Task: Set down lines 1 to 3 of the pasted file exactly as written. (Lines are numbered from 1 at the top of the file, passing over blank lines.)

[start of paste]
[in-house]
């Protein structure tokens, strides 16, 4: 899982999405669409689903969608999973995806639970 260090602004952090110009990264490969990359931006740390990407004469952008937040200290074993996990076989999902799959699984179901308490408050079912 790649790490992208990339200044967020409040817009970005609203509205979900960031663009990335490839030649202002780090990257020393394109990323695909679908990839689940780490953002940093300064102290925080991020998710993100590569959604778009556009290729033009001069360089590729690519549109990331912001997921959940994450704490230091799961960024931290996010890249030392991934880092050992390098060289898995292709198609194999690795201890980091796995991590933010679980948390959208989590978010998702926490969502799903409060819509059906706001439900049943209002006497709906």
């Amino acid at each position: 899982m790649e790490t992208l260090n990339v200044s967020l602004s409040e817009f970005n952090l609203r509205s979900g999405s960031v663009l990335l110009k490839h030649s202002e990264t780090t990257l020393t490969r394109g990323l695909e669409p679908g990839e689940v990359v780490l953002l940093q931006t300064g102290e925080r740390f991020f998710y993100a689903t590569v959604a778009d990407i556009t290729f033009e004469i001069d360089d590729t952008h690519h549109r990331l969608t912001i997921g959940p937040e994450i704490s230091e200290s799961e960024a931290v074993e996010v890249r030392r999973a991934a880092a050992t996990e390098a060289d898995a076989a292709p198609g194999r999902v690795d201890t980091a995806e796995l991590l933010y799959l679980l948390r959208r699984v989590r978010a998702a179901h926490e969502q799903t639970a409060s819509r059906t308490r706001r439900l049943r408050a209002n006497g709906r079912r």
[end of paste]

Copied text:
[in-house]
């Protein structure tokens, strides 16, 4: 899982999405669409689903969608999973995806639970 260090602004952090110009990264490969990359931006740390990407004469952008937040200290074993996990076989999902799959699984179901308490408050079912 790649790490992208990339200044967020409040817009970005609203509205979900960031663009990335490839030649202002780090990257020393394109990323695909679908990839689940780490953002940093300064102290925080991020998710993100590569959604778009556009290729033009001069360089590729690519549109990331912001997921959940994450704490230091799961960024931290996010890249030392991934880092050992390098060289898995292709198609194999690795201890980091796995991590933010679980948390959208989590978010998702926490969502799903409060819509059906706001439900049943209002006497709906």
């Amino acid at each position: 899982m790649e790490t992208l260090n990339v200044s967020l602004s409040e817009f970005n952090l609203r509205s979900g999405s960031v663009l990335l110009k490839h030649s202002e990264t780090t990257l020393t490969r394109g990323l695909e669409p679908g990839e689940v990359v780490l953002l940093q931006t300064g102290e925080r740390f991020f998710y993100a689903t590569v959604a778009d990407i556009t290729f033009e004469i001069d360089d590729t952008h690519h549109r990331l969608t912001i997921g959940p937040e994450i704490s230091e200290s799961e960024a931290v074993e996010v890249r030392r999973a991934a880092a050992t996990e390098a060289d898995a076989a292709p198609g194999r999902v690795d201890t980091a995806e796995l991590l933010y799959l679980l948390r959208r699984v989590r978010a998702a179901h926490e969502q799903t639970a409060s819509r059906t308490r706001r439900l049943r408050a209002n006497g709906r079912r």